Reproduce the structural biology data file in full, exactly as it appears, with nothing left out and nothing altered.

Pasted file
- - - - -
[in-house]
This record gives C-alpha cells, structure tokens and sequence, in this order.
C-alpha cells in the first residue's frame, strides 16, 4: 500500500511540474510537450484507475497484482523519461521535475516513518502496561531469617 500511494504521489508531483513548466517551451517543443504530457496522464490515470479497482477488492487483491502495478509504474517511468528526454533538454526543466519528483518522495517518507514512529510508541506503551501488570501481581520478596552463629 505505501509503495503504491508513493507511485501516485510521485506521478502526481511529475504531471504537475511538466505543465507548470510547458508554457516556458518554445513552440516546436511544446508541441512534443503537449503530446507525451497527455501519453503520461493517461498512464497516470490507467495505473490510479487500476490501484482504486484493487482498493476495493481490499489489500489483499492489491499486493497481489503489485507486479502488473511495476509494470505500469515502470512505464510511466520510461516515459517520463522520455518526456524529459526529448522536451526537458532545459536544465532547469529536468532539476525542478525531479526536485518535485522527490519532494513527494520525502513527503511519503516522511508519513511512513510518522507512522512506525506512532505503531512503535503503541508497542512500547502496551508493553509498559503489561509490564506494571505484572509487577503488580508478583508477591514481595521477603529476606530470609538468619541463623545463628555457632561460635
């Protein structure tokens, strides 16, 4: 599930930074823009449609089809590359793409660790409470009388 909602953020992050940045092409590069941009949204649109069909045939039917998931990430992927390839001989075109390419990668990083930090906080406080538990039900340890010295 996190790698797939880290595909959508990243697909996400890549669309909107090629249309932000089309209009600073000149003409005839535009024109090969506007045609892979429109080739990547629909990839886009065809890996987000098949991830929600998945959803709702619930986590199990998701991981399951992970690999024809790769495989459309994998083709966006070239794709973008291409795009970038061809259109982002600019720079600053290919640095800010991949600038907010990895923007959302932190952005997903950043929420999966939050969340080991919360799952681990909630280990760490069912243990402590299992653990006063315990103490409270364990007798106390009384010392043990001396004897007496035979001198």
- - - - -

[in-house]
This record gives C-alpha cells, structure tokens and sequence, in this order.
C-alpha cells in the first residue's frame, strides 16, 4: 500500500511540474510537450484507475497484482523519461521535475516513518502496561531469617 500511494504521489508531483513548466517551451517543443504530457496522464490515470479497482477488492487483491502495478509504474517511468528526454533538454526543466519528483518522495517518507514512529510508541506503551501488570501481581520478596552463629 505505501509503495503504491508513493507511485501516485510521485506521478502526481511529475504531471504537475511538466505543465507548470510547458508554457516556458518554445513552440516546436511544446508541441512534443503537449503530446507525451497527455501519453503520461493517461498512464497516470490507467495505473490510479487500476490501484482504486484493487482498493476495493481490499489489500489483499492489491499486493497481489503489485507486479502488473511495476509494470505500469515502470512505464510511466520510461516515459517520463522520455518526456524529459526529448522536451526537458532545459536544465532547469529536468532539476525542478525531479526536485518535485522527490519532494513527494520525502513527503511519503516522511508519513511512513510518522507512522512506525506512532505503531512503535503503541508497542512500547502496551508493553509498559503489561509490564506494571505484572509487577503488580508478583508477591514481595521477603529476606530470609538468619541463623545463628555457632561460635
């Protein structure tokens, strides 16, 4: 599930930074823009449609089809590359793409660790409470009388 909602953020992050940045092409590069941009949204649109069909045939039917998931990430992927390839001989075109390419990668990083930090906080406080538990039900340890010295 996190790698797939880290595909959508990243697909996400890549669309909107090629249309932000089309209009600073000149003409005839535009024109090969506007045609892979429109080739990547629909990839886009065809890996987000098949991830929600998945959803709702619930986590199990998701991981399951992970690999024809790769495989459309994998083709966006070239794709973008291409795009970038061809259109982002600019720079600053290919640095800010991949600038907010990895923007959302932190952005997903950043929420999966939050969340080991919360799952681990909630280990760490069912243990402590299992653990006063315990103490409270364990007798106390009384010392043990001396004897007496035979001198």